If you’ve got $25 or less to spend, you could buy a flag football set for the kids in your life (overgrown and otherwise) from SportsAuthority, or a gumball machine (plus gumballs) for your dentist-defying brother at J.C. Penney, or a tutu skirt for your fashionista daughter at the Gap. These retailers are among many who categorize products by price point, offering a variety of merchandise for, say, “Under $25,” Under $50, and so on. The practice is especially prevalent during the holiday shopping season, when consumers tend to be buying for multiple people and budgeting is a top priority. Online, many sites offer links to merchandise at a particular price point as a regular practice.
In any case, it’s a winning strategy, say experts.
“Offering anything at different price points is part of how a company creates a marketing funnel,” said Maria Marsala, business coach and founder of Elevating Your Business, a business development company dedicated to helping high-achieving women who own professional service businesses. Offering items at a special price point gets people into the store (whether that store is online or in the mall), with the hope that they’ll be enticed to purchase other products, as well. “The coupon in the newspaper for “x” store gives me a deep discount on “x,” said Marsala. “I go into the store and never leave with just that product.”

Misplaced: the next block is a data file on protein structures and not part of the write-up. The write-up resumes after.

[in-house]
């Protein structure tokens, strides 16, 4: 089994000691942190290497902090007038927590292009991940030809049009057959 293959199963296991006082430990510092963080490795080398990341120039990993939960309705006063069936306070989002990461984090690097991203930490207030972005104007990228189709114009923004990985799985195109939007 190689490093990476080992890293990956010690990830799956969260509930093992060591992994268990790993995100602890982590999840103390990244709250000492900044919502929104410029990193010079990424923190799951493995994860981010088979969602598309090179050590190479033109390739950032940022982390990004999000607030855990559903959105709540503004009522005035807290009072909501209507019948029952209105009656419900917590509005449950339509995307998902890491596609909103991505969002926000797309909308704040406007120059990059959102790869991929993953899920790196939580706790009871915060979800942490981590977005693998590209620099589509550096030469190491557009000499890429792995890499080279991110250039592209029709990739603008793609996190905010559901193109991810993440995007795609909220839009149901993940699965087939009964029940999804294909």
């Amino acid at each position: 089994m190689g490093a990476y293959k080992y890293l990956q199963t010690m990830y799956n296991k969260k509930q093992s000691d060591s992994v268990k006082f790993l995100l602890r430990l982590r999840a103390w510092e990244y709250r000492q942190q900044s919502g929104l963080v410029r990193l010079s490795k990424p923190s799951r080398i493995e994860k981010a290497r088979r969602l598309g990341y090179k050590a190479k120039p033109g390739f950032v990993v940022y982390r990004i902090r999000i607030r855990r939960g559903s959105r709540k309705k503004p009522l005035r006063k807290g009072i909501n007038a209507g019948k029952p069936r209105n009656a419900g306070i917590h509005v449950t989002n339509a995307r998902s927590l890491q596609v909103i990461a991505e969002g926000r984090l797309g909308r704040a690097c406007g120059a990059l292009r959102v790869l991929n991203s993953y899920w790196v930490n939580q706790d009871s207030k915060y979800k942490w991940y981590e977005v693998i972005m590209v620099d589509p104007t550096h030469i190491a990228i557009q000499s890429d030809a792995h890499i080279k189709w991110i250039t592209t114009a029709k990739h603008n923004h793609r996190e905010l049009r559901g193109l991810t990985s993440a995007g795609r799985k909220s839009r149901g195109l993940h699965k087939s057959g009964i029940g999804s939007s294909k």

Higher-priced items don’t work as well in a “$X or less” model. Imagine buying a television offered in a “$2,000 or less” category or a car offered as one of a group for “$25,000 or less.” Marsala said the higher the price of the item, the harder you have to work to get people to buy it. “There is a price–below $29, or it could be $39–where people will purchase on impulse. Then after that, you need to convince them of the value and how the product or service will help them more and more as the price gets higher.”
If you offer the right products, at the right price, however, customers will come.